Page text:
October 5 I Friday
“We were therefore buried with Him through baptism into death...” —Romans 6:4
Christ’s death on the cross is the means by which we receive forgiveness, but many Christians overlook the significance of His burial. Condemned to death as a criminal, Jesus’s body was now a possession of the Roman authorities to bury as they saw fit. Normally, the Romans burned crucified bodies, but Pilate made an exception when Joseph of Arimathea requested to bury Jesus’s body in Joseph’s family tomb.
These details are not incidental. Hundreds of years earlier, Isaiah prophesied the unique circumstances surrounding Christ’s burial, writing, “He was assigned a grave with the wicked, and with the rich in His death” (Isaiah 53:9). Christ’s burial, not just His death, was predetermined in the mind and heart of God with a purpose: that by being buried with Christ through baptism, our sin would be considered over and dealt with, dead and buried.
Scripture is full of images that say something similar about the finality of sin that has been placed on Christ. Micah 7:19 says of God, “[You] hurl all our iniquities into the depths of the sea.” Corrie Ten Boom, whose family helped Jews escape during the Holocaust, used to say of this verse that God also puts up a “No Fishing” sign. Those sins are gone; nothing good comes from trying to fish them out again.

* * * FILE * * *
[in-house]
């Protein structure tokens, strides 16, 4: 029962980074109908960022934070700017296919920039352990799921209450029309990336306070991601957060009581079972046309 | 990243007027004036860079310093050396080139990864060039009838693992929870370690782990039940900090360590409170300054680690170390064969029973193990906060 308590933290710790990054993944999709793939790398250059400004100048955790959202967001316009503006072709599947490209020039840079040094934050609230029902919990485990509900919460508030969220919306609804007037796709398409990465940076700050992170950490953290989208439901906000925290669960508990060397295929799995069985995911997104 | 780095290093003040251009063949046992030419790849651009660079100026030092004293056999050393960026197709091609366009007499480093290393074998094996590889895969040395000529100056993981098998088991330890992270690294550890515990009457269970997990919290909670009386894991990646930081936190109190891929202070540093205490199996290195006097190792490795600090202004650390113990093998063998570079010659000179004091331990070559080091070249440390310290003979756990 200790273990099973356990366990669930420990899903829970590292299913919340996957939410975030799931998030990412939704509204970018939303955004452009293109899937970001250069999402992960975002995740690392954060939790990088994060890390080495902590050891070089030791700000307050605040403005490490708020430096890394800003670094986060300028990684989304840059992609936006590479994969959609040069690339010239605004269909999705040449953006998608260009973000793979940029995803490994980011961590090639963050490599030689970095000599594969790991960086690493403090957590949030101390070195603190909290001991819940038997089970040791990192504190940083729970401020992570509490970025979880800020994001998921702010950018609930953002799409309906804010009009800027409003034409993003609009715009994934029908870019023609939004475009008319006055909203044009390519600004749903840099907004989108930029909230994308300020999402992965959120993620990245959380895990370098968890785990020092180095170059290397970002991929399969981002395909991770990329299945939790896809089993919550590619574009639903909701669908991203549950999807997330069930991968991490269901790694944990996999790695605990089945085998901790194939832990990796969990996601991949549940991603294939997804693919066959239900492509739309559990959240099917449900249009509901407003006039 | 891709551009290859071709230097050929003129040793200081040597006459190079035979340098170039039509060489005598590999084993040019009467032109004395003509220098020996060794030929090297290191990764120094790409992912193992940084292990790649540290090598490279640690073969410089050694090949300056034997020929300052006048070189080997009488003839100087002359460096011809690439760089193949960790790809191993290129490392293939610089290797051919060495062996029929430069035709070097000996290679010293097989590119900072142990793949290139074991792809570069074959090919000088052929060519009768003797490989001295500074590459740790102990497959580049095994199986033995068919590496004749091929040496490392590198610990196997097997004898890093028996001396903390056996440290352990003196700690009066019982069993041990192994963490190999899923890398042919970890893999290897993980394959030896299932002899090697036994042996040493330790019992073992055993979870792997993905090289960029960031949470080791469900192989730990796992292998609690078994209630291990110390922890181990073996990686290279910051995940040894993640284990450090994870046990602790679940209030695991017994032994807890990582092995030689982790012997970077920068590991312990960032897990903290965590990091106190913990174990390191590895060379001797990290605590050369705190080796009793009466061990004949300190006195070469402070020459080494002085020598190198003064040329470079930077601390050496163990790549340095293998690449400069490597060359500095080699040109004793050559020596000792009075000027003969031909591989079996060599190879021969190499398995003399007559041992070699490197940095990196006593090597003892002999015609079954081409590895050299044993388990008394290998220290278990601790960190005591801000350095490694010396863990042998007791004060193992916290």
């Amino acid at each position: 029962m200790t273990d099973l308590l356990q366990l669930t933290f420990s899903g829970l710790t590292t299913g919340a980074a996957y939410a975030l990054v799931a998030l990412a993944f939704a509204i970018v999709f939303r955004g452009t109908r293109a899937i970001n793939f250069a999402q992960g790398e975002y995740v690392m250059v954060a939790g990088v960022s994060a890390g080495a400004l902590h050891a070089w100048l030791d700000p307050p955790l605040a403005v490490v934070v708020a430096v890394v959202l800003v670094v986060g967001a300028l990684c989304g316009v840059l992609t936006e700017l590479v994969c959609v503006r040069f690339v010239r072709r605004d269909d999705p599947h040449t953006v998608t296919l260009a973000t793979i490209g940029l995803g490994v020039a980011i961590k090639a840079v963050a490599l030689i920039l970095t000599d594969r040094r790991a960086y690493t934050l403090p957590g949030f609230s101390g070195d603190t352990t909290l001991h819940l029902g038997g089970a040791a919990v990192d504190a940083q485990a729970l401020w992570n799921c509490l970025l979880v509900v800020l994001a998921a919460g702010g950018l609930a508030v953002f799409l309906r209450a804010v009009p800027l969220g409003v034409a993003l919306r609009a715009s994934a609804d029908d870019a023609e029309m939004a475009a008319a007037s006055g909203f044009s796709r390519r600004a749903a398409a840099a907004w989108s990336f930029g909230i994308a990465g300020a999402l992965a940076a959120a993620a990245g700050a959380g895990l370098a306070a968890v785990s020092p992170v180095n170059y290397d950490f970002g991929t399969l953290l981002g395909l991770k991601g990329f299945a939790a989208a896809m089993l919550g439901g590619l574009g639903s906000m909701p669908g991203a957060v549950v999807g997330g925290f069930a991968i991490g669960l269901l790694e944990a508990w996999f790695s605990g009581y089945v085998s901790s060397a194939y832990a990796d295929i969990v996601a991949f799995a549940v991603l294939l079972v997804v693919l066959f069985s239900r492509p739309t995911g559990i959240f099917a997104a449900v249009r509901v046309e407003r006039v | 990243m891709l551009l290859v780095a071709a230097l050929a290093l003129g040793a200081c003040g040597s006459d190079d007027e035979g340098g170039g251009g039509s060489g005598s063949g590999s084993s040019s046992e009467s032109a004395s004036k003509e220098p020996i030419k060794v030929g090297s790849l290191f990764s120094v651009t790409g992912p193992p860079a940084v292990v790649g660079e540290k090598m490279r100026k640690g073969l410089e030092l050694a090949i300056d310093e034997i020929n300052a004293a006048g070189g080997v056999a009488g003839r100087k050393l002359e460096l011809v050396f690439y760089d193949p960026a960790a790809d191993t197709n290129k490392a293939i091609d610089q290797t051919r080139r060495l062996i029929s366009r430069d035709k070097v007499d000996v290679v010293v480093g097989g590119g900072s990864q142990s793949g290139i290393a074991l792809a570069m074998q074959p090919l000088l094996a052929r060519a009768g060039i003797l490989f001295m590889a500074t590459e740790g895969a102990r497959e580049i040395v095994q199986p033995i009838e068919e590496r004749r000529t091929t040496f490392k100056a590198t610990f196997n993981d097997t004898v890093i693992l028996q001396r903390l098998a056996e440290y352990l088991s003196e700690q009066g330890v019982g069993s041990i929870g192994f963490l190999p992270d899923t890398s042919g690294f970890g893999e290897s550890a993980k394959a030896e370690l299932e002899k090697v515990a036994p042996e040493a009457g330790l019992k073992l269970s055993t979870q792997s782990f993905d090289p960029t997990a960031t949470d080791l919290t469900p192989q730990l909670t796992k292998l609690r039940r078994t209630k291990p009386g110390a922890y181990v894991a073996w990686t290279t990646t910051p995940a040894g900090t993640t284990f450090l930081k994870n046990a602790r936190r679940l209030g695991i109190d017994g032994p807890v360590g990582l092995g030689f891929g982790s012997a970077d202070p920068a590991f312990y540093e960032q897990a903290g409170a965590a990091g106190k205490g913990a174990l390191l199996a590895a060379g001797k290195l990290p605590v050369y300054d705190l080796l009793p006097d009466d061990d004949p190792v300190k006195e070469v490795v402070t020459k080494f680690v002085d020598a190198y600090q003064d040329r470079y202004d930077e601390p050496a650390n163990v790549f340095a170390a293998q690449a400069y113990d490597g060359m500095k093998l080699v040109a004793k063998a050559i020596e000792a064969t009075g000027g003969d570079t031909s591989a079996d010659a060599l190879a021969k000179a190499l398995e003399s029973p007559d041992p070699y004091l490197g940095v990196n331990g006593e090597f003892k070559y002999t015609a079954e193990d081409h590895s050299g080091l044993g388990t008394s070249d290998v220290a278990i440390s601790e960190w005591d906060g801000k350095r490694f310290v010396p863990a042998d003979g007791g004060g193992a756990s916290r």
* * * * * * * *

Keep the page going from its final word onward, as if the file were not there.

David writes, “As far as the east is from the west, so far has He removed our transgressions from us”
(Psalm 103:12). These directions are irreconcilable; if a person continually travels west, they can circle the globe over and over without ever travelling east. Or there is Isaiah 43:25: “I, even I, am He who blots out your transgressions, for My own sake, and remembers your sins no more.” It is not that God is forgetful but that He never recalls these sins again. By God’s reckoning, when we are baptized into Christ’s burial, our sins are taken beyond our reach and are never to be held against us again.
Some Christians find this hard to believe. They feel trapped in a cycle of confessing the same sins over and over because they do not feel forgiven. But Paul writes, “There is now no condemnation for those who are in Christ Jesus” (Romans 8:1). The devil is the one who condemns, trying to smother us under feelings of guilt and shame for past sins, but Jesus liberated us by carrying our sin to the tomb and leaving it there. No matter how condemned we may feel, we can rest assured that forgiveness is an objective, accomplished fact true of anyone baptized with Christ into His burial.
Prayer: Heavenly Father, help me stand firm against the devil’s condemnation and to know experientially the freedom and liberty of my sin being buried with Christ. Thank You, Lord.
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